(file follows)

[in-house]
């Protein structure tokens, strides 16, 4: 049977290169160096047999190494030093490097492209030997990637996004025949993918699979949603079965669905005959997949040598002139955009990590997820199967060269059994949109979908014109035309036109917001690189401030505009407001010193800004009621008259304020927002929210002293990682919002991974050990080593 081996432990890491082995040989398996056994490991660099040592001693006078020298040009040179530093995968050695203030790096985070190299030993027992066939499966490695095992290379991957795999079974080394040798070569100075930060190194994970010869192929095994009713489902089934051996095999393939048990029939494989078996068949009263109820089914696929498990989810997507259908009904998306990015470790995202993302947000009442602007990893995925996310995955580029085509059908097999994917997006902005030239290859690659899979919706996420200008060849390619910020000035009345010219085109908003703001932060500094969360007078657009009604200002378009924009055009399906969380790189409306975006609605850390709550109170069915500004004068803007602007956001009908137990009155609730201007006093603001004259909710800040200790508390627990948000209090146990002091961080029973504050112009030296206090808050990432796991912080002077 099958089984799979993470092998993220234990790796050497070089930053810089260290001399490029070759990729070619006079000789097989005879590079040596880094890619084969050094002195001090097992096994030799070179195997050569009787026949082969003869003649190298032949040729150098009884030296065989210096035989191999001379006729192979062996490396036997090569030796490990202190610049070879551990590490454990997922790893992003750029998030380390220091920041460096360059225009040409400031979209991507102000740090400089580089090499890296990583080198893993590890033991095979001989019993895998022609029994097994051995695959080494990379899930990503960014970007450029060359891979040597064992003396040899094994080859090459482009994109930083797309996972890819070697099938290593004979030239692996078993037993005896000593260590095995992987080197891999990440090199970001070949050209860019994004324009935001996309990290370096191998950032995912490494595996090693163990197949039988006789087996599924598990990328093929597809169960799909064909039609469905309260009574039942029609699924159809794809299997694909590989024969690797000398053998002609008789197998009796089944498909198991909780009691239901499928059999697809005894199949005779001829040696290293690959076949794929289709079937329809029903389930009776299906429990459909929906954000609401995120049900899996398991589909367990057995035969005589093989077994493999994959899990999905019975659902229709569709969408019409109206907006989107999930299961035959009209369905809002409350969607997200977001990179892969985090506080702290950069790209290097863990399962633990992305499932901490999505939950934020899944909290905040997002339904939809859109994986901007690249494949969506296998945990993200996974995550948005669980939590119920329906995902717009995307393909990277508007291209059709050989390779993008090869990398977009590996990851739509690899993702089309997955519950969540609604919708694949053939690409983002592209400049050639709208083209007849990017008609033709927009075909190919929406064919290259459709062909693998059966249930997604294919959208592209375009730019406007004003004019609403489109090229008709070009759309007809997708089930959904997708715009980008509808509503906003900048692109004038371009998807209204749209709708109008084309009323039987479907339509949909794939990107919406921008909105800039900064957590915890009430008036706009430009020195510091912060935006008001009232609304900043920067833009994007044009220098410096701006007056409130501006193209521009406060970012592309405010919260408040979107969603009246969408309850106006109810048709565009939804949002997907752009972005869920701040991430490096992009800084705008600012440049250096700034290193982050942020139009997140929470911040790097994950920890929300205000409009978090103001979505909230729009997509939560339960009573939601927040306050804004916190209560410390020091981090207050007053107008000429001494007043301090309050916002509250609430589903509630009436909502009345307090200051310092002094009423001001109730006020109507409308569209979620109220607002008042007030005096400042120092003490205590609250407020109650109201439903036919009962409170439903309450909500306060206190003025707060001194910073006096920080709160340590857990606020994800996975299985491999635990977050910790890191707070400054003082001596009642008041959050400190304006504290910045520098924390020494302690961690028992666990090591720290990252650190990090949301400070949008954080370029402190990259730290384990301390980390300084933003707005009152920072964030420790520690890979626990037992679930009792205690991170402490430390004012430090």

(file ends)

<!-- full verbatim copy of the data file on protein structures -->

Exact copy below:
[in-house]
């Protein structure tokens, strides 16, 4: 049977290169160096047999190494030093490097492209030997990637996004025949993918699979949603079965669905005959997949040598002139955009990590997820199967060269059994949109979908014109035309036109917001690189401030505009407001010193800004009621008259304020927002929210002293990682919002991974050990080593 081996432990890491082995040989398996056994490991660099040592001693006078020298040009040179530093995968050695203030790096985070190299030993027992066939499966490695095992290379991957795999079974080394040798070569100075930060190194994970010869192929095994009713489902089934051996095999393939048990029939494989078996068949009263109820089914696929498990989810997507259908009904998306990015470790995202993302947000009442602007990893995925996310995955580029085509059908097999994917997006902005030239290859690659899979919706996420200008060849390619910020000035009345010219085109908003703001932060500094969360007078657009009604200002378009924009055009399906969380790189409306975006609605850390709550109170069915500004004068803007602007956001009908137990009155609730201007006093603001004259909710800040200790508390627990948000209090146990002091961080029973504050112009030296206090808050990432796991912080002077 099958089984799979993470092998993220234990790796050497070089930053810089260290001399490029070759990729070619006079000789097989005879590079040596880094890619084969050094002195001090097992096994030799070179195997050569009787026949082969003869003649190298032949040729150098009884030296065989210096035989191999001379006729192979062996490396036997090569030796490990202190610049070879551990590490454990997922790893992003750029998030380390220091920041460096360059225009040409400031979209991507102000740090400089580089090499890296990583080198893993590890033991095979001989019993895998022609029994097994051995695959080494990379899930990503960014970007450029060359891979040597064992003396040899094994080859090459482009994109930083797309996972890819070697099938290593004979030239692996078993037993005896000593260590095995992987080197891999990440090199970001070949050209860019994004324009935001996309990290370096191998950032995912490494595996090693163990197949039988006789087996599924598990990328093929597809169960799909064909039609469905309260009574039942029609699924159809794809299997694909590989024969690797000398053998002609008789197998009796089944498909198991909780009691239901499928059999697809005894199949005779001829040696290293690959076949794929289709079937329809029903389930009776299906429990459909929906954000609401995120049900899996398991589909367990057995035969005589093989077994493999994959899990999905019975659902229709569709969408019409109206907006989107999930299961035959009209369905809002409350969607997200977001990179892969985090506080702290950069790209290097863990399962633990992305499932901490999505939950934020899944909290905040997002339904939809859109994986901007690249494949969506296998945990993200996974995550948005669980939590119920329906995902717009995307393909990277508007291209059709050989390779993008090869990398977009590996990851739509690899993702089309997955519950969540609604919708694949053939690409983002592209400049050639709208083209007849990017008609033709927009075909190919929406064919290259459709062909693998059966249930997604294919959208592209375009730019406007004003004019609403489109090229008709070009759309007809997708089930959904997708715009980008509808509503906003900048692109004038371009998807209204749209709708109008084309009323039987479907339509949909794939990107919406921008909105800039900064957590915890009430008036706009430009020195510091912060935006008001009232609304900043920067833009994007044009220098410096701006007056409130501006193209521009406060970012592309405010919260408040979107969603009246969408309850106006109810048709565009939804949002997907752009972005869920701040991430490096992009800084705008600012440049250096700034290193982050942020139009997140929470911040790097994950920890929300205000409009978090103001979505909230729009997509939560339960009573939601927040306050804004916190209560410390020091981090207050007053107008000429001494007043301090309050916002509250609430589903509630009436909502009345307090200051310092002094009423001001109730006020109507409308569209979620109220607002008042007030005096400042120092003490205590609250407020109650109201439903036919009962409170439903309450909500306060206190003025707060001194910073006096920080709160340590857990606020994800996975299985491999635990977050910790890191707070400054003082001596009642008041959050400190304006504290910045520098924390020494302690961690028992666990090591720290990252650190990090949301400070949008954080370029402190990259730290384990301390980390300084933003707005009152920072964030420790520690890979626990037992679930009792205690991170402490430390004012430090």